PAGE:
Article written by Tim Poor for the Brown School at Washington University
When she began her studies at the Brown School, Callan Howton knew she wanted to work in the field of substance use treatment and recovery. She was motivated by the experiences of loved ones and her work in a detox center.
“I saw a huge need in the field,” she recalled.
What she didn’t know was how quickly after graduation she would become a major source for treatment services in St. Louis by founding her own non-profit and for-profit facilities – or the satisfaction it would bring her. Howton combines a passion for social change and an entrepreneurial spirit, both of which were nurtured at the Brown School.
“People who use alcohol and drugs are often shunned or looked down upon,” she said. “With the appropriate resources, we can treat their condition like we treat any other disease. I get to see people recover every day when they’re treated like human beings. To be able to watch them do that and grow in life, and reconnect with their families … I couldn’t not do this.”
After obtaining her MPH, Howton began working in program management for an outpatient provider. She quickly started getting requests from various organizations that needed help developing their own programs. “I realized I could help more companies expand their services if I created my own development firm,” she said.
In 2017, Howton founded the Center for Program Development. A major project, Engaging Patients in Care Coordination (EPICC), pairs overdose patients with peer recovery coaches in the St. Louis region. EPICC employs 13 recovery coaches who have lived experiences with substance use disorder, and provides around-the-clock outreach to 14 St. Louis area hospital emergency rooms. The project has served more than 2,000 patients and will soon expand to include Emergency Medical Service (EMS) outreach to respond to overdoses.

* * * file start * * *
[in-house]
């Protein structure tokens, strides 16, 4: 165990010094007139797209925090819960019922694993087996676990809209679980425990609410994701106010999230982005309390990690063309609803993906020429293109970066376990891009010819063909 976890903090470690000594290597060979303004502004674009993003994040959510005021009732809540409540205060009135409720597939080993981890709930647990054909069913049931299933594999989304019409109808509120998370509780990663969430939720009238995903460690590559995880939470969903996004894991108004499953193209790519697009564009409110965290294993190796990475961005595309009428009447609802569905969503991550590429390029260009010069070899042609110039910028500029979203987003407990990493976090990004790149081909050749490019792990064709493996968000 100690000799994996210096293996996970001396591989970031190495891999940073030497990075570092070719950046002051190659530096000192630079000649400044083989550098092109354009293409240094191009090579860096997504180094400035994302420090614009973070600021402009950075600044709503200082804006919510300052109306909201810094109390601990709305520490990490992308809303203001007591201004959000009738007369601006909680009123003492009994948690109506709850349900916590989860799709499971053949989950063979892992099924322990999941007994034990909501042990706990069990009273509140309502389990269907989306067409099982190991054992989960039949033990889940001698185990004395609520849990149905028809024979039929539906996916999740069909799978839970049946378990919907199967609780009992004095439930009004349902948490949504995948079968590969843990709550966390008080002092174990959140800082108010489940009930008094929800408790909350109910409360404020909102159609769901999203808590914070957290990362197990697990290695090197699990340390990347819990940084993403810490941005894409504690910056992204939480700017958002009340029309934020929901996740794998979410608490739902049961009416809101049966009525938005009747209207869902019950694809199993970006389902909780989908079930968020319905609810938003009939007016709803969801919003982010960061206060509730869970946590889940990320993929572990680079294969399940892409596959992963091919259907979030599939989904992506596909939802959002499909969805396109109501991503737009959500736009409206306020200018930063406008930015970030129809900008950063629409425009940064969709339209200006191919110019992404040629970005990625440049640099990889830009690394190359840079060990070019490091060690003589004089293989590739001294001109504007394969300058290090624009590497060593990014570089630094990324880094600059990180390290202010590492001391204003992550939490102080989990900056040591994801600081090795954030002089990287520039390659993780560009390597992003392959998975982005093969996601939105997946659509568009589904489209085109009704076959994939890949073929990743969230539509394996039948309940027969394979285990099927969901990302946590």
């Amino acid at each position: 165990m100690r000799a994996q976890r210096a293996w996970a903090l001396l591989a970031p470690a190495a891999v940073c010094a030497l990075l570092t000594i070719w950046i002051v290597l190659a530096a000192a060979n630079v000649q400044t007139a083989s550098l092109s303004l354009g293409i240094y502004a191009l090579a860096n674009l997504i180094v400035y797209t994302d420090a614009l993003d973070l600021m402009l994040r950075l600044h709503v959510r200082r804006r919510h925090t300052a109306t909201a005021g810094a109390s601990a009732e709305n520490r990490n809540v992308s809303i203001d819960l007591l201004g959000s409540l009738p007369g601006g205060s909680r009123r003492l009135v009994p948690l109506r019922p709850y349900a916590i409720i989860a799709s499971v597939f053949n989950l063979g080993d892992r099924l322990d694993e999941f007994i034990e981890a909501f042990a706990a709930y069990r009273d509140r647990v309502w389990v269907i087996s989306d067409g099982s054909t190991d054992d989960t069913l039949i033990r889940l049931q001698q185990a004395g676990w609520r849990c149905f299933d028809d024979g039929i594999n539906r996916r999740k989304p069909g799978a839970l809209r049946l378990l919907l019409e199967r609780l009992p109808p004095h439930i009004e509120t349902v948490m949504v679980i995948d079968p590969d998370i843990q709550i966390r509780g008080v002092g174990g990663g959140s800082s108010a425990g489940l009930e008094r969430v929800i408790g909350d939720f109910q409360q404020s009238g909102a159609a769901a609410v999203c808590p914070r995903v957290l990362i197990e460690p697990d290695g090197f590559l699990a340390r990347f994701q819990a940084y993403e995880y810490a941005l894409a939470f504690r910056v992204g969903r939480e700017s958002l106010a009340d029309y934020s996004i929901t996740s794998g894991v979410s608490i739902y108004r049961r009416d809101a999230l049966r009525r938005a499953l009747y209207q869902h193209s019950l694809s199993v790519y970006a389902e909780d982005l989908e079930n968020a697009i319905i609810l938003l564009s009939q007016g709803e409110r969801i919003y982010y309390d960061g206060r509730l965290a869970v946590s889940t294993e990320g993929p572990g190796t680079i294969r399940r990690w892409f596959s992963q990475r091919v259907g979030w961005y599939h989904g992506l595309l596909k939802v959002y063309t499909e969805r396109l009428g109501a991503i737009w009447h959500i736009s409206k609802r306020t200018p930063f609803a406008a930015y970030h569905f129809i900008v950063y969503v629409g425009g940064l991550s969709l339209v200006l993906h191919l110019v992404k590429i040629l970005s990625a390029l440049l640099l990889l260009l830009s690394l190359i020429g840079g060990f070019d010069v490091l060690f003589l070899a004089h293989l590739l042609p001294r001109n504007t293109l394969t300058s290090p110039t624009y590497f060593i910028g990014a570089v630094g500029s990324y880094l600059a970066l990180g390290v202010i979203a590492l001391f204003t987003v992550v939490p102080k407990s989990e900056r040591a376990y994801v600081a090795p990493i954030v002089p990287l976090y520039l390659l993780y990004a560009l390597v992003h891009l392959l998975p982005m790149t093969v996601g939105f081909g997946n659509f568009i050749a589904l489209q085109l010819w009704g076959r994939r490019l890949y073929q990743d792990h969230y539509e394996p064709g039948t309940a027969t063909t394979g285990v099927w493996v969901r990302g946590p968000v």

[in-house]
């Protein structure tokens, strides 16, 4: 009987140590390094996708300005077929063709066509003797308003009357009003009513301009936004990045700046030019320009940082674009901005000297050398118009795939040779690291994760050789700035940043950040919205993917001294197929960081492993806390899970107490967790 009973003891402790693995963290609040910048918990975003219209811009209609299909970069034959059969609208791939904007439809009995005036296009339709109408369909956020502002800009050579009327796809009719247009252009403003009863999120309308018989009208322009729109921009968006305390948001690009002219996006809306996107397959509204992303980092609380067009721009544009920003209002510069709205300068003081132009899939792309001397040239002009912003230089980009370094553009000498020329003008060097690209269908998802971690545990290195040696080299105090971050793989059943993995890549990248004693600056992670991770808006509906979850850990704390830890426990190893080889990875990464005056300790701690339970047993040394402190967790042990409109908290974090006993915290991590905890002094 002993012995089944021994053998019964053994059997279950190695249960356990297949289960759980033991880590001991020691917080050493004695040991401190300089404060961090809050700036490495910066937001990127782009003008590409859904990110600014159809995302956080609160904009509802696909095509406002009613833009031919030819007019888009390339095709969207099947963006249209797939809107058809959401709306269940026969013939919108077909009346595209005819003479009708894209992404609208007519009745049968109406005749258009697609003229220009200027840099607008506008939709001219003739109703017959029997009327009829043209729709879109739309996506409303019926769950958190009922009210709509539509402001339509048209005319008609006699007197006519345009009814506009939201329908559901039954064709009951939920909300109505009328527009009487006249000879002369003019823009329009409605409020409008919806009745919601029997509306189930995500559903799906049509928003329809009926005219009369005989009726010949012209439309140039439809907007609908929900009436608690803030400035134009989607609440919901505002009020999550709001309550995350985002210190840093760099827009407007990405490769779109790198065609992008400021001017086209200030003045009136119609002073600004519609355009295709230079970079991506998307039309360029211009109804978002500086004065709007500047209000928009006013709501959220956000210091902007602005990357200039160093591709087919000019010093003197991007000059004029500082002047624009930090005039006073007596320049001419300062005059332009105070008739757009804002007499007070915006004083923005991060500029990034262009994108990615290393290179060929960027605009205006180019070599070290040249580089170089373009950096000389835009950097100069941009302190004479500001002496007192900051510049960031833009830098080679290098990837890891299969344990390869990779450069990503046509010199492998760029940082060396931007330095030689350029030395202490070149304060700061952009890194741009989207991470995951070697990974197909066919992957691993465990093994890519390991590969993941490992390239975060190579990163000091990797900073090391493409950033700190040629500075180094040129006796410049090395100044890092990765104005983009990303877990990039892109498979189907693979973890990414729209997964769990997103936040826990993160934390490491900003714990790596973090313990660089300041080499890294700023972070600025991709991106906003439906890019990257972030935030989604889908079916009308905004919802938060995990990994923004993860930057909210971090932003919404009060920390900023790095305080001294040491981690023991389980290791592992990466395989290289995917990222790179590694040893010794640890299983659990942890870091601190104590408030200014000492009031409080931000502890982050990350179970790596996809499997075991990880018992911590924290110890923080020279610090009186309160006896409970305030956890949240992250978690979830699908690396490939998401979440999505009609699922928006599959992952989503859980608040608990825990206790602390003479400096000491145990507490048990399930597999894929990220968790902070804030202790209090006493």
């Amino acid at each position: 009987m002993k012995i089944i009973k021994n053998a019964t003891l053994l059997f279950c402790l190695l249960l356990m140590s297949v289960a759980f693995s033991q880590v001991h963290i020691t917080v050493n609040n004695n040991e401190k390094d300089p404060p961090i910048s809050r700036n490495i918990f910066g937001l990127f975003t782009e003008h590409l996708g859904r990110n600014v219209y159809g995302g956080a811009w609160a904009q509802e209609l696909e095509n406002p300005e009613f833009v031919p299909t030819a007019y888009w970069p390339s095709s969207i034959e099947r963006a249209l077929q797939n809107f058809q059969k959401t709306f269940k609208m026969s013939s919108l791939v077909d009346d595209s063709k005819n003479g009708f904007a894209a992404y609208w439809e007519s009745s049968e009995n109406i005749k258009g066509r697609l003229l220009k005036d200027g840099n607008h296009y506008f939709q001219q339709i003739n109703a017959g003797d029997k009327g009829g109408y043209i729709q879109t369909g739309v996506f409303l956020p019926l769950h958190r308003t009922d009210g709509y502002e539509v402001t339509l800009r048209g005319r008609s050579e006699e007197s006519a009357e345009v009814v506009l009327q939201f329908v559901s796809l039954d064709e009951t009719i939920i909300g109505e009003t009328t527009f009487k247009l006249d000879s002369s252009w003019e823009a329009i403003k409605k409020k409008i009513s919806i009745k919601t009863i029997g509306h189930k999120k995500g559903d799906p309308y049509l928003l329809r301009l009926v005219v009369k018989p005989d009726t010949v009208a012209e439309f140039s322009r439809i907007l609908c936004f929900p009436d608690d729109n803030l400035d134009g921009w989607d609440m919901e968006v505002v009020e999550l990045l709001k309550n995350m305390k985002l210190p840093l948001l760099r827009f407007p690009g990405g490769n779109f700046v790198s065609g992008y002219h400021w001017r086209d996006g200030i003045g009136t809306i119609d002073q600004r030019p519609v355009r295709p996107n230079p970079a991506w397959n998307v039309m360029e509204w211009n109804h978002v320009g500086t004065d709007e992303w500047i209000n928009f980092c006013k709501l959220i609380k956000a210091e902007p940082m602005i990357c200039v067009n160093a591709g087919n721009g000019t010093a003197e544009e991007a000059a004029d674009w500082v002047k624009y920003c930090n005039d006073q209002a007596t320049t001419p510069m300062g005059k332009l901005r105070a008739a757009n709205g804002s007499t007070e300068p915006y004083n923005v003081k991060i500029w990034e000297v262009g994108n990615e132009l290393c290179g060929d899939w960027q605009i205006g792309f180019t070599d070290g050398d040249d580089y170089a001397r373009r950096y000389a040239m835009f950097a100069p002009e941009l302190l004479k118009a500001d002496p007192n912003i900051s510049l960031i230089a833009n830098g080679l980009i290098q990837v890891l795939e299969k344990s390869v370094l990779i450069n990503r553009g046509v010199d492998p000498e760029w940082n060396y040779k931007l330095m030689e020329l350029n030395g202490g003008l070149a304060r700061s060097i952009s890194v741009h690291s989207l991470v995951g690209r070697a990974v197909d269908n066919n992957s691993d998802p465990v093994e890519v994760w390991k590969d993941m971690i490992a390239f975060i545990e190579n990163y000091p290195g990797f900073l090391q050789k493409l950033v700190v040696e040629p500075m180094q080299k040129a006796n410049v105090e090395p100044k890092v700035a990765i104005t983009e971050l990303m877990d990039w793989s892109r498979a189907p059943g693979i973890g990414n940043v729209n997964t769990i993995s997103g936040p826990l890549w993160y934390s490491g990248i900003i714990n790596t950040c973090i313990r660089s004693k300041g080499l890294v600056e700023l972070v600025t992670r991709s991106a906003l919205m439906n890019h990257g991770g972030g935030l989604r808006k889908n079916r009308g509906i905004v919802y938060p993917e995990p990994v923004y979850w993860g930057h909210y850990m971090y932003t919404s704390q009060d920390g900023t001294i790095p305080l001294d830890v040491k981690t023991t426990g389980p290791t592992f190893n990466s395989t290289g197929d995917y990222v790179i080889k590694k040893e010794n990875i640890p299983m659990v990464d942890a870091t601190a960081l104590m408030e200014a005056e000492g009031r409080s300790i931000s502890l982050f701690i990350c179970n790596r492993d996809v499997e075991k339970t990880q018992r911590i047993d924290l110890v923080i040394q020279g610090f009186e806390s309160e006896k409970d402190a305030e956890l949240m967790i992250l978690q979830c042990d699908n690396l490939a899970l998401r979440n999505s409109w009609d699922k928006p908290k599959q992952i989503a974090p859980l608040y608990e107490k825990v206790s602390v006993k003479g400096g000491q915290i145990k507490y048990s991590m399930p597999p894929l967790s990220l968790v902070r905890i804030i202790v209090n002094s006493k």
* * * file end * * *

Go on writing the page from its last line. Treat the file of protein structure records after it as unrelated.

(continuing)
Howton received project funding from the Substance Abuse and Mental Health Services Administration (SAMHSA), in partnership with the Missouri Department of Mental Health and UMSL Missouri Institute of Mental Health.
In addition to her for-profit arm, Howton is dedicated to expanding her nonprofit efforts. She has launched Haven Recovery Homes, which provides a supportive living environment for people in recovery; Haven Recovery Gives Back, which funds community education and events to help normalize the recovery process in communities throughout the region; and Haven Recovery Services, an outpatient services office that provides peer-led mentoring and group session services to clients and their families at no cost.
“Business models, budgets, evidence and science are absolutely necessary,” Howton said. “However, I believe nothing will outweigh heart and passion. Being able to combine that with logical approaches lets you create a force that can really drive change. Making a financially sustainable model makes sure you can sustain the service, too.”
It’s an approach she learned at the Brown School.
“All of our professors had that same mindset: Heart and passion combined with evidence and science. They were out there doing that very thing, and offered us practical messages we could implement in our own field.”
She noted that Professors Lora Ianotti and Joe Steensma were particularly influential, and consistently emphasized the connection between statistics and people. Howton never forgets that “every data point is a person. We need the data, but we’re serving the person first and foremost.”